“This sucks,” says a female with disgust. I glance around, trying to identify the body associated with the voice. I spot her over my left shoulder – a tall, lean runner, her blonde hair pulled back in a high ponytail.
I study her, wondering what could possibly be wrong. The sun shines in a cloudless sky after a malaise of rainless grey-skied days, visibly buoying the spirits of the thousands of runners at the start of the Charleston Marathon (and the half, which is what I’m running).
Her elbow digs into my rib as she darts ahead. I stare as she pushes and weaves her way through the pack of runners. She doesn’t apologize or glance backwards. She either doesn’t realize she’d bumped me. Or she doesn’t care.
She’s too weighted down by expectations, glued to the device around her wrist telling her pace and heart rate, reminding her that she’s alive. She’s so determined to reach her goals that she’s missing out on what’s right in front of her – the race itself.
I know because I’ve been that runner. I’ve pushed my way toward a PR so aggressively that I don’t recall many details of various races.
Not today. I have no race plan, trusting myself that it will all work out. For once I run without music, wanting to hear the runners around me and participate. Without music there’s no barrier between my ears and complainers, like the woman who elbowed her way past me.
It also means hearing all the kind words exchanged between runners, and all the encouragement from bystanders. The crowd tells us how great we look, making me pin my shoulders back and run a little taller. Turns out I’m quite a vain runner.
Without music to distract me or a time goal taking all my focus, I spend a lot of time soaking up the views. We run by vistas of the bay, sunlight dancing on the water as paddle boarders glide by and leave a wake of glittering water-diamonds. Then we pass columned houses in salmon and mint green, flanked by rows of palm trees.
The course veers around a corner and we’re running through a crowd of supporters, some holding signs. A cute twenty-something brunette holds a sign, “Why do the cute ones always run away?”
Her friend holds one with fluorescent lettering, “Worst parade ever.”
A nerdy looking male holds up a whiteboard that says, “Only inches to go.” Below he’s calculated exactly how many inches remain for the marathoners, who still have 18 miles ahead of them.
The course turns down another road, spilling us out into an industrial wasteland, dilapidated warehouses and mounds of dirt. I run by mile marker eight and for the first time my legs feel heavy. My thoughts turn to anticipating the miles ahead and I’m nattering doubt to myself. Then I remind myself about joy. My body unclenches a little.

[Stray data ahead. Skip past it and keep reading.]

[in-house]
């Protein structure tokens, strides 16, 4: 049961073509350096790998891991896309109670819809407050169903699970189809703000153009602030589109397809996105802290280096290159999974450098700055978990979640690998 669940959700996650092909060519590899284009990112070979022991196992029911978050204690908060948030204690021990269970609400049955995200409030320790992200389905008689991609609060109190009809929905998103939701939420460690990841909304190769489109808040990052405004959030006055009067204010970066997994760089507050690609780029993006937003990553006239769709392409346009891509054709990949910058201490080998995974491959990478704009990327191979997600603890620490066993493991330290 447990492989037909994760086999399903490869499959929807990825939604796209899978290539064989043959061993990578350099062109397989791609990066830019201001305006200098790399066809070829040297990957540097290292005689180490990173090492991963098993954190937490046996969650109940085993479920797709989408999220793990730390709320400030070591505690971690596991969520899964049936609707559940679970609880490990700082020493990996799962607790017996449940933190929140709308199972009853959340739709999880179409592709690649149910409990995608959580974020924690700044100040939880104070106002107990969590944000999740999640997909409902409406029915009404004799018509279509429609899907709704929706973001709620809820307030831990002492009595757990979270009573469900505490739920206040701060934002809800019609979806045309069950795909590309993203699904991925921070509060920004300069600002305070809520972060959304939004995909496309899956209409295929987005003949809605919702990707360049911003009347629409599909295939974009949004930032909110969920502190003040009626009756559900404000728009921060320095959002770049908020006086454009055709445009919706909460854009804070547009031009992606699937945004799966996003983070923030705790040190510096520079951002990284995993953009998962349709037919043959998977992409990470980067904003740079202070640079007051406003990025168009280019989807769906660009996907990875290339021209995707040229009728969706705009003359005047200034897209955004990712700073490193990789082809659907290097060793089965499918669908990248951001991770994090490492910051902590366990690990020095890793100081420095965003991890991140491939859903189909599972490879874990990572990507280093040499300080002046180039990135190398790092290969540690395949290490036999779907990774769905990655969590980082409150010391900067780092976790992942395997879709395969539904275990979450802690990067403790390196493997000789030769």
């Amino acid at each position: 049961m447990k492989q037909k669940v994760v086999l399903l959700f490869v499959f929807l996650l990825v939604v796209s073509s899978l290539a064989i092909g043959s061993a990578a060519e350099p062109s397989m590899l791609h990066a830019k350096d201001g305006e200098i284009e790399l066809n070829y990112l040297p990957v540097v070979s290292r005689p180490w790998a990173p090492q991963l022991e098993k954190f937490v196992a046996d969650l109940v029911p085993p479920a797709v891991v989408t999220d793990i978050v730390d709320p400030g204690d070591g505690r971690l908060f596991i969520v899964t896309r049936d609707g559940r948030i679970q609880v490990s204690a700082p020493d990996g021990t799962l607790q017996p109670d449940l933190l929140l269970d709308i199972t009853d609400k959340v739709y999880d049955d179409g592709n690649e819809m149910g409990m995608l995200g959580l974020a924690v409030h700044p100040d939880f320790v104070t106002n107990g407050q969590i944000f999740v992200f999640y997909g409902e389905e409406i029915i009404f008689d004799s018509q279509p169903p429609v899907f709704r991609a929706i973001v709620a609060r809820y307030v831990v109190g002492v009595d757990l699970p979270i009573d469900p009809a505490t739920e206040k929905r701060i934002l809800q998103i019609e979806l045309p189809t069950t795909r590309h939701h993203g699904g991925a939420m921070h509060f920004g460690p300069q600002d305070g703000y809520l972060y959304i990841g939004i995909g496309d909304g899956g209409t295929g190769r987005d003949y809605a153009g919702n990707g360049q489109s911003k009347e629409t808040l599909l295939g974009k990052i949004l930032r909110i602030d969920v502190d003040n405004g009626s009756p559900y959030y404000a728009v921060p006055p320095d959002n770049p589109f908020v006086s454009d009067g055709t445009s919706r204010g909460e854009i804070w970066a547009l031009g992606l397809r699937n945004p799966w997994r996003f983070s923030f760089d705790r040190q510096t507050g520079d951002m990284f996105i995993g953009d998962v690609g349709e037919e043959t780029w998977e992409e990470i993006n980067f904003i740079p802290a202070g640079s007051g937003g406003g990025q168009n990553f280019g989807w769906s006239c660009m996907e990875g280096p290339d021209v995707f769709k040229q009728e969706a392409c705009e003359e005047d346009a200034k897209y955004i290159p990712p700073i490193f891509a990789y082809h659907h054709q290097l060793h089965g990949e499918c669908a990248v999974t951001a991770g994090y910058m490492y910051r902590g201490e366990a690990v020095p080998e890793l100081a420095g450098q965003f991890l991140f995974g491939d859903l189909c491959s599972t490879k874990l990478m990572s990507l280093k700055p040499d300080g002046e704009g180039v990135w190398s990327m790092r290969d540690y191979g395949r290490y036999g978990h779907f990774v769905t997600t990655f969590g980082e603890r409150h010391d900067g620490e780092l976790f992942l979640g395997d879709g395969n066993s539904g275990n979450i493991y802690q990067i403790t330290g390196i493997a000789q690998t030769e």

The half marathon is made up of moments, and I am trying to pay attention to each one that comes my way. While forcing fun is an oxymoron, bounding ourselves with unpleasant thoughts guarantees we won’t experience joy. Engaging in the present allows us to be open and spontaneous and seize all the happy moments that come our way.
A man flies by me. A spectator calls out, “Top ten marathoner.” The half and full courses overlap for the next mile of the course. I gape at the speed at which his legs turn over, the pure grace of his body propelling him forward. I can’t see his face, he sped by so quickly, but he is beautiful and my heart flutters from witnessing his raw energy. Then another marathoner speeds past me. My own running feels light and effortless.
The marathon course takes a turn and the half marathon continues the last couple miles toward the finish past a waterfront park. I drink up the scenery, the gradations of blue and green a relief on my eyes after the bleak miles behind me. I run with my eyes glued to the horizon. Some say staring at the horizon releases endorphins. Others swear that salt in the air cures ailments. Whatever it is, I’m feeling great.
The crowds get thicker. Someone yells, “nice pace,” which gets me to wondering if there can be a “mean” pace. Thinking about the woman elbowing past me in oblivion, I decide there can be, it’s the pace that pushes us so hard that we stop noticing and caring about the world around us. I high-five everyone with a hand extended and thank them for coming out to support us, trying to exemplify what running a nice pace is all about.
A friend sent me a text before the half, reminding me to smile at the finish, but he didn’t need to. A drummer beats loudly and the crowd cheers. It’s impossible to do anything else but smile. I stretch my arms out in victory.